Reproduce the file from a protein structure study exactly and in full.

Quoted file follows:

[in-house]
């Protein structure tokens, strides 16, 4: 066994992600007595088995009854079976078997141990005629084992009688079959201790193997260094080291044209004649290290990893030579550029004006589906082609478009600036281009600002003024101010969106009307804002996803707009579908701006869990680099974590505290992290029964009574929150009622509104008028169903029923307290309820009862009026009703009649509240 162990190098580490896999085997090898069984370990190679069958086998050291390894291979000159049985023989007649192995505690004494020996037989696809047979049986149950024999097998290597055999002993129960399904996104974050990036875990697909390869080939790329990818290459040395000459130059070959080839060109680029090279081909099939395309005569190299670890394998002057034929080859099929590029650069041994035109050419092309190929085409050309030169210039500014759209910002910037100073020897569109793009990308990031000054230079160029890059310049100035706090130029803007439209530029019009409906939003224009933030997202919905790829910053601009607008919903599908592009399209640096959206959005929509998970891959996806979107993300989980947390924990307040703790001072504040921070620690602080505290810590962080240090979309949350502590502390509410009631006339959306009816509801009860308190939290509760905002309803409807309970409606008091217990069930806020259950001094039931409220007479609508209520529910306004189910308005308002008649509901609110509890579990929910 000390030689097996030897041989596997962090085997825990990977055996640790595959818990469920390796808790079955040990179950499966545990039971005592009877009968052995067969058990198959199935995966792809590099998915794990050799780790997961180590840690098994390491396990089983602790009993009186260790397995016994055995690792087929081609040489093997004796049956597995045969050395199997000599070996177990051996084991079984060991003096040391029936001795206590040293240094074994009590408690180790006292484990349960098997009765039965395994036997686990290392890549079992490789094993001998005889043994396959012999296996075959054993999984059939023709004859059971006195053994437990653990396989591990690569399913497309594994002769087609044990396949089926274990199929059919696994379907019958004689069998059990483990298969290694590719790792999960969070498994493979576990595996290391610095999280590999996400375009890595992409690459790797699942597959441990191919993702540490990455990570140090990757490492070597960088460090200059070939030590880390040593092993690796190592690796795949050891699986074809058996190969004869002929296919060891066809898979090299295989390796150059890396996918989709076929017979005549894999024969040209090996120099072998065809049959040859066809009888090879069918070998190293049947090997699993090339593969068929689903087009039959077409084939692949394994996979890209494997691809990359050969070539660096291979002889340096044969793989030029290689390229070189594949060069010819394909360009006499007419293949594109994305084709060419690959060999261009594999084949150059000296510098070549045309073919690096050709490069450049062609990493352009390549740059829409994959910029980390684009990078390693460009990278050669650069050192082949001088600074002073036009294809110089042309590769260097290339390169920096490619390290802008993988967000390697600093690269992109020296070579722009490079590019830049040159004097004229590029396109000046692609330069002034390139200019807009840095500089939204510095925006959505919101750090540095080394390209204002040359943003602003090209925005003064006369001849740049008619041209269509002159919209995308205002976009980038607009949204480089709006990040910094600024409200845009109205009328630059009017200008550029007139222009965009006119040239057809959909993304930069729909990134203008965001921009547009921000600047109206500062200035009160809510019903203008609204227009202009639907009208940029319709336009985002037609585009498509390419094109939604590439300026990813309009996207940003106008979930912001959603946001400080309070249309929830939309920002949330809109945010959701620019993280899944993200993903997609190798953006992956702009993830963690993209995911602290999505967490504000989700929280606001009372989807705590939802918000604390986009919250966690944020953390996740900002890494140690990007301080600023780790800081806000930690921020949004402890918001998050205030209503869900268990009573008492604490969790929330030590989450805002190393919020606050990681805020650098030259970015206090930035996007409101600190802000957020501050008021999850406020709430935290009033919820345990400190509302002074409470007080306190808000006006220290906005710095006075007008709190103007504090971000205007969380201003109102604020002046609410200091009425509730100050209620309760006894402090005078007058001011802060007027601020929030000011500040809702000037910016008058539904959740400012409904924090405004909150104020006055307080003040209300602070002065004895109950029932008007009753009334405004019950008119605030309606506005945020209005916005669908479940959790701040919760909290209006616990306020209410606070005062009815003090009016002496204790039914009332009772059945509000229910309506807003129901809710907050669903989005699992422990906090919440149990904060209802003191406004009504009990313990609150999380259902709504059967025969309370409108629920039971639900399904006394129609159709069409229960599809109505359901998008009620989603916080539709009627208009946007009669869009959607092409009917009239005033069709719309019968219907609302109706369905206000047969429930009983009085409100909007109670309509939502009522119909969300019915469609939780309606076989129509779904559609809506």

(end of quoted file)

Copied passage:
[in-house]
């Protein structure tokens, strides 16, 4: 066994992600007595088995009854079976078997141990005629084992009688079959201790193997260094080291044209004649290290990893030579550029004006589906082609478009600036281009600002003024101010969106009307804002996803707009579908701006869990680099974590505290992290029964009574929150009622509104008028169903029923307290309820009862009026009703009649509240 162990190098580490896999085997090898069984370990190679069958086998050291390894291979000159049985023989007649192995505690004494020996037989696809047979049986149950024999097998290597055999002993129960399904996104974050990036875990697909390869080939790329990818290459040395000459130059070959080839060109680029090279081909099939395309005569190299670890394998002057034929080859099929590029650069041994035109050419092309190929085409050309030169210039500014759209910002910037100073020897569109793009990308990031000054230079160029890059310049100035706090130029803007439209530029019009409906939003224009933030997202919905790829910053601009607008919903599908592009399209640096959206959005929509998970891959996806979107993300989980947390924990307040703790001072504040921070620690602080505290810590962080240090979309949350502590502390509410009631006339959306009816509801009860308190939290509760905002309803409807309970409606008091217990069930806020259950001094039931409220007479609508209520529910306004189910308005308002008649509901609110509890579990929910 000390030689097996030897041989596997962090085997825990990977055996640790595959818990469920390796808790079955040990179950499966545990039971005592009877009968052995067969058990198959199935995966792809590099998915794990050799780790997961180590840690098994390491396990089983602790009993009186260790397995016994055995690792087929081609040489093997004796049956597995045969050395199997000599070996177990051996084991079984060991003096040391029936001795206590040293240094074994009590408690180790006292484990349960098997009765039965395994036997686990290392890549079992490789094993001998005889043994396959012999296996075959054993999984059939023709004859059971006195053994437990653990396989591990690569399913497309594994002769087609044990396949089926274990199929059919696994379907019958004689069998059990483990298969290694590719790792999960969070498994493979576990595996290391610095999280590999996400375009890595992409690459790797699942597959441990191919993702540490990455990570140090990757490492070597960088460090200059070939030590880390040593092993690796190592690796795949050891699986074809058996190969004869002929296919060891066809898979090299295989390796150059890396996918989709076929017979005549894999024969040209090996120099072998065809049959040859066809009888090879069918070998190293049947090997699993090339593969068929689903087009039959077409084939692949394994996979890209494997691809990359050969070539660096291979002889340096044969793989030029290689390229070189594949060069010819394909360009006499007419293949594109994305084709060419690959060999261009594999084949150059000296510098070549045309073919690096050709490069450049062609990493352009390549740059829409994959910029980390684009990078390693460009990278050669650069050192082949001088600074002073036009294809110089042309590769260097290339390169920096490619390290802008993988967000390697600093690269992109020296070579722009490079590019830049040159004097004229590029396109000046692609330069002034390139200019807009840095500089939204510095925006959505919101750090540095080394390209204002040359943003602003090209925005003064006369001849740049008619041209269509002159919209995308205002976009980038607009949204480089709006990040910094600024409200845009109205009328630059009017200008550029007139222009965009006119040239057809959909993304930069729909990134203008965001921009547009921000600047109206500062200035009160809510019903203008609204227009202009639907009208940029319709336009985002037609585009498509390419094109939604590439300026990813309009996207940003106008979930912001959603946001400080309070249309929830939309920002949330809109945010959701620019993280899944993200993903997609190798953006992956702009993830963690993209995911602290999505967490504000989700929280606001009372989807705590939802918000604390986009919250966690944020953390996740900002890494140690990007301080600023780790800081806000930690921020949004402890918001998050205030209503869900268990009573008492604490969790929330030590989450805002190393919020606050990681805020650098030259970015206090930035996007409101600190802000957020501050008021999850406020709430935290009033919820345990400190509302002074409470007080306190808000006006220290906005710095006075007008709190103007504090971000205007969380201003109102604020002046609410200091009425509730100050209620309760006894402090005078007058001011802060007027601020929030000011500040809702000037910016008058539904959740400012409904924090405004909150104020006055307080003040209300602070002065004895109950029932008007009753009334405004019950008119605030309606506005945020209005916005669908479940959790701040919760909290209006616990306020209410606070005062009815003090009016002496204790039914009332009772059945509000229910309506807003129901809710907050669903989005699992422990906090919440149990904060209802003191406004009504009990313990609150999380259902709504059967025969309370409108629920039971639900399904006394129609159709069409229960599809109505359901998008009620989603916080539709009627208009946007009669869009959607092409009917009239005033069709719309019968219907609302109706369905206000047969429930009983009085409100909007109670309509939502009522119909969300019915469609939780309606076989129509779904559609809506």